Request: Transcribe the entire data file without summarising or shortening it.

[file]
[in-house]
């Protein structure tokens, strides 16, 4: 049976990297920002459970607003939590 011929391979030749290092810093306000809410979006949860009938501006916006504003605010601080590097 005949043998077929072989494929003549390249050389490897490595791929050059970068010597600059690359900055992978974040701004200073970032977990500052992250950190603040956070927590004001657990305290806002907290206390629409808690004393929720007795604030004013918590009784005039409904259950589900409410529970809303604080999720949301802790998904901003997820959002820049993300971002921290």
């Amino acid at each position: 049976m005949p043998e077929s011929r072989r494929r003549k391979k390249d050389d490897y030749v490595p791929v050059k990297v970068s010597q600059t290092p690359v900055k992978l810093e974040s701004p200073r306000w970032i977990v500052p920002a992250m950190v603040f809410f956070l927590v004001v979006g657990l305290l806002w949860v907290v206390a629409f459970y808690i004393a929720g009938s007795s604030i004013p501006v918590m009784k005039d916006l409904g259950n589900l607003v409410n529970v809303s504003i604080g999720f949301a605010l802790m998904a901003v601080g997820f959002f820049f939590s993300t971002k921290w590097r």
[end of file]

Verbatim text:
[in-house]
């Protein structure tokens, strides 16, 4: 049976990297920002459970607003939590 011929391979030749290092810093306000809410979006949860009938501006916006504003605010601080590097 005949043998077929072989494929003549390249050389490897490595791929050059970068010597600059690359900055992978974040701004200073970032977990500052992250950190603040956070927590004001657990305290806002907290206390629409808690004393929720007795604030004013918590009784005039409904259950589900409410529970809303604080999720949301802790998904901003997820959002820049993300971002921290």
């Amino acid at each position: 049976m005949p043998e077929s011929r072989r494929r003549k391979k390249d050389d490897y030749v490595p791929v050059k990297v970068s010597q600059t290092p690359v900055k992978l810093e974040s701004p200073r306000w970032i977990v500052p920002a992250m950190v603040f809410f956070l927590v004001v979006g657990l305290l806002w949860v907290v206390a629409f459970y808690i004393a929720g009938s007795s604030i004013p501006v918590m009784k005039d916006l409904g259950n589900l607003v409410n529970v809303s504003i604080g999720f949301a605010l802790m998904a901003v601080g997820f959002f820049f939590s993300t971002k921290w590097r």